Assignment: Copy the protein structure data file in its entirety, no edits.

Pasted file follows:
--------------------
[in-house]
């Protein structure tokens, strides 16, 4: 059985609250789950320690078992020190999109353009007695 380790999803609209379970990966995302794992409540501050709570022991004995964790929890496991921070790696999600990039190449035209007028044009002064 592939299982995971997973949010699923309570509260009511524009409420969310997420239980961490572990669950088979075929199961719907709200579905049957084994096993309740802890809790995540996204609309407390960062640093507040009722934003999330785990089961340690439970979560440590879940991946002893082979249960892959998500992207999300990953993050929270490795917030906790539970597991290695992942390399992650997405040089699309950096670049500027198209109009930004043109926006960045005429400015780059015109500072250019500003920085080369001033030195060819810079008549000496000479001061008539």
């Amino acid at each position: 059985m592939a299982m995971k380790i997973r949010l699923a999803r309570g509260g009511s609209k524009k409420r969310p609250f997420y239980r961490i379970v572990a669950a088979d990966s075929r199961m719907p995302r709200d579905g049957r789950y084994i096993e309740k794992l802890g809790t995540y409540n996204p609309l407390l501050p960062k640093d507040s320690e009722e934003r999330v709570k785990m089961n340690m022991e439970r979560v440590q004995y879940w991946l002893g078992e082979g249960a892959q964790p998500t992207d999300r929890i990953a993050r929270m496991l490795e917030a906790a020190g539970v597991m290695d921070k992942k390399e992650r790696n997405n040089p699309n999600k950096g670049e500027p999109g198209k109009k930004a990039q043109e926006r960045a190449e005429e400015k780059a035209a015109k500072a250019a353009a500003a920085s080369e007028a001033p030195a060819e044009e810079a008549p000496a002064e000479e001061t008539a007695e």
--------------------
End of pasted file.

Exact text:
[in-house]
């Protein structure tokens, strides 16, 4: 059985609250789950320690078992020190999109353009007695 380790999803609209379970990966995302794992409540501050709570022991004995964790929890496991921070790696999600990039190449035209007028044009002064 592939299982995971997973949010699923309570509260009511524009409420969310997420239980961490572990669950088979075929199961719907709200579905049957084994096993309740802890809790995540996204609309407390960062640093507040009722934003999330785990089961340690439970979560440590879940991946002893082979249960892959998500992207999300990953993050929270490795917030906790539970597991290695992942390399992650997405040089699309950096670049500027198209109009930004043109926006960045005429400015780059015109500072250019500003920085080369001033030195060819810079008549000496000479001061008539």
């Amino acid at each position: 059985m592939a299982m995971k380790i997973r949010l699923a999803r309570g509260g009511s609209k524009k409420r969310p609250f997420y239980r961490i379970v572990a669950a088979d990966s075929r199961m719907p995302r709200d579905g049957r789950y084994i096993e309740k794992l802890g809790t995540y409540n996204p609309l407390l501050p960062k640093d507040s320690e009722e934003r999330v709570k785990m089961n340690m022991e439970r979560v440590q004995y879940w991946l002893g078992e082979g249960a892959q964790p998500t992207d999300r929890i990953a993050r929270m496991l490795e917030a906790a020190g539970v597991m290695d921070k992942k390399e992650r790696n997405n040089p699309n999600k950096g670049e500027p999109g198209k109009k930004a990039q043109e926006r960045a190449e005429e400015k780059a035209a015109k500072a250019a353009a500003a920085s080369e007028a001033p030195a060819e044009e810079a008549p000496a002064e000479e001061t008539a007695e």